Alex McDowall of Carlisle is making a name for himself in the world of racing. Currently racing in the World Touring Car Championship, sitting in 11th place. When asked what you want to be when you grow up, many young boys reply “I want to be a racing driver.” Carlisle-based Alex McDowall, 21 is currently living the dream, putting Cumbria on the map on the World Touring Car Championship. He is currently racing for a team called Bamboo Engineering, which supply Alex with a Chevrolet Cruze. Alex so far has achieved great success as he sits in 11th place in the driver’s championship and finished seventh in last year’s British Touring Car Championship. Time is a virtue to Alex who has a busy schedule, with competing and personal training, travelling the globe to different events plus working as a traffic administrator. Currently he races as a semiprofessional, but has already been to Morocco, Spain and Italy which adds a nice perk to the job. He is one of Cumbria’s few sporting starts competing internationally and hopes to be making an impact, plus has some advice for aspiring drivers: “If people thought of me as a role model I would be really thrilled. The population in Cumbria is quite low so to get more people

into racing would be great. I would say to anyone that it can be done you just need a bit of luck and never give up.” Alex got into racing through his dad who was an ex-driver himself: “I got into racing through my dad. He used to race himself and gave me the opportunity to start at a young age and progress through the ranks.” Starting at the age of just 14 he competed in a junior championship called T-Cars, and when he turned 16 received a full license which meant he could compete in higher levels. His first big competition success was in 2009 when he became the vice-champion of the ELF Renault Clio Cup, since then he moved onto the British Touring Car Championship and now onto the World championship. Alex loves the sport and his passion is turning out good performances: “The best part of being a racing driver is the adrenaline rush and the feeling of danger gives you a real buzz. Also travelling all over the world and the feeling of pushing a car to its limits is a great feeling.” Anyone wanting to follow in Alex’s footsteps is encouraged by him to start out karting at Rowrah and get involved in competitions. Alex’s Chevrolet Cruze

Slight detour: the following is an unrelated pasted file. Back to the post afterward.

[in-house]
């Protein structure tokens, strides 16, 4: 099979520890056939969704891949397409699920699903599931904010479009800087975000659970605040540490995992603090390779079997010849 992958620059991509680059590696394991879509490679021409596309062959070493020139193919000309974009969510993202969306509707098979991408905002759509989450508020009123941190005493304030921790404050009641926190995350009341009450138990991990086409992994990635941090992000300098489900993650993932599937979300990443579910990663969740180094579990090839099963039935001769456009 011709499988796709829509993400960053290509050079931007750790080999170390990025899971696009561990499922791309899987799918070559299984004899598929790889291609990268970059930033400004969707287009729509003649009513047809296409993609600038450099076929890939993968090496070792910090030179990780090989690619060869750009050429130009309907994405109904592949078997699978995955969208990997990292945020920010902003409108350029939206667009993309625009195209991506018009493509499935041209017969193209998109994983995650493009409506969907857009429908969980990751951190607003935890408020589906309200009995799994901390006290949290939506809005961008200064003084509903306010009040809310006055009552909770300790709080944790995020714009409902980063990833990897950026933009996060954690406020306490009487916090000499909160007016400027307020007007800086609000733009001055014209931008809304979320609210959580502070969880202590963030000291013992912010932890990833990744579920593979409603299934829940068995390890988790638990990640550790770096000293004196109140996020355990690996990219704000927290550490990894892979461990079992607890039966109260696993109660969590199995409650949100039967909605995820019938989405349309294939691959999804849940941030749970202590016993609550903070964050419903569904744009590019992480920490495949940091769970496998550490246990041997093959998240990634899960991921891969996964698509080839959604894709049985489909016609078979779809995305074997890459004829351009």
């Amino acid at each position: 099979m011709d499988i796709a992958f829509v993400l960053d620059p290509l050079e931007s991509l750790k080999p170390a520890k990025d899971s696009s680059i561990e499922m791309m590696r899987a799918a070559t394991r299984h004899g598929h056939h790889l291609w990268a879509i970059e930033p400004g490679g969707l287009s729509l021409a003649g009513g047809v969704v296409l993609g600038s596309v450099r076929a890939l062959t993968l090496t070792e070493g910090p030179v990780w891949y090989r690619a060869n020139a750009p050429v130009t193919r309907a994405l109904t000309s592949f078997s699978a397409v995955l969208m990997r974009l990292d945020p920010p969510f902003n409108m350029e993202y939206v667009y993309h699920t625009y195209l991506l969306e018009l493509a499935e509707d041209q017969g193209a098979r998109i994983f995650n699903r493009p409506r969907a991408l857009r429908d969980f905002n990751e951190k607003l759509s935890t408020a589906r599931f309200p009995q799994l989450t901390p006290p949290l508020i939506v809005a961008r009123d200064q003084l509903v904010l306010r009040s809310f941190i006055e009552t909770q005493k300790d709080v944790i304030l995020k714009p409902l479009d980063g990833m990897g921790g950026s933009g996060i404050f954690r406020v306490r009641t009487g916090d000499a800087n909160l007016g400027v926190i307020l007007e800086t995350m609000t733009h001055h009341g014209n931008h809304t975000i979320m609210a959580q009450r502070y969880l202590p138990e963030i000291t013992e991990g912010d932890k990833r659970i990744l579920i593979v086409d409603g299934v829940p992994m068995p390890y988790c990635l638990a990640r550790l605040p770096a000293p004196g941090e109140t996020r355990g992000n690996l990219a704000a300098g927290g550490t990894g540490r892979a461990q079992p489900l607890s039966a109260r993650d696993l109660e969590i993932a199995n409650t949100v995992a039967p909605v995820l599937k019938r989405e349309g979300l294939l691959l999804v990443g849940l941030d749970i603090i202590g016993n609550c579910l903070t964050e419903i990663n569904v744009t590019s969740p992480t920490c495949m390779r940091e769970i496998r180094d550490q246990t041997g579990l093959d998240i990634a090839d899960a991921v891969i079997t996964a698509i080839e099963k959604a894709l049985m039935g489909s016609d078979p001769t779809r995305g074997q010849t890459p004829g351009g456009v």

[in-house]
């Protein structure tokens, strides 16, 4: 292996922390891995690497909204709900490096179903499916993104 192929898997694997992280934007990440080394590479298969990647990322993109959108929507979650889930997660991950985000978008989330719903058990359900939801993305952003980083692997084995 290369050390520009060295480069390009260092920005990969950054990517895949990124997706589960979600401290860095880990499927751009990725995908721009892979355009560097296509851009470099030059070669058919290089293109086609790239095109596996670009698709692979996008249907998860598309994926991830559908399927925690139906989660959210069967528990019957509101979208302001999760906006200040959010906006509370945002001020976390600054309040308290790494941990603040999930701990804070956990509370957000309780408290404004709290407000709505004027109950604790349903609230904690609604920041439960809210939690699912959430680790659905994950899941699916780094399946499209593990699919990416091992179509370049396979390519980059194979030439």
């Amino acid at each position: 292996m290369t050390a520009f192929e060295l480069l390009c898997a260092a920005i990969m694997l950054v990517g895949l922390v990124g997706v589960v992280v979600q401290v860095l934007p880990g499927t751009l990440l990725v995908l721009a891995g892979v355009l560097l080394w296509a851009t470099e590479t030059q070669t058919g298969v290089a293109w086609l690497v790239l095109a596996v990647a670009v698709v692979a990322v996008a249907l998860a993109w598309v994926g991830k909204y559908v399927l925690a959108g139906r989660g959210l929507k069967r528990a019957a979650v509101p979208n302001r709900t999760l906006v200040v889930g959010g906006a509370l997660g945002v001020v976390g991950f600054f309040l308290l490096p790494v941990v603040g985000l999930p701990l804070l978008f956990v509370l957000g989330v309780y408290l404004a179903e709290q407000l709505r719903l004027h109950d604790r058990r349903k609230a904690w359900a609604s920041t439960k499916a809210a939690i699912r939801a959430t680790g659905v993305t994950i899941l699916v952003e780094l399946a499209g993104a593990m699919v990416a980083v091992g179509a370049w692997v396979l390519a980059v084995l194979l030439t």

Cumbrian Heroes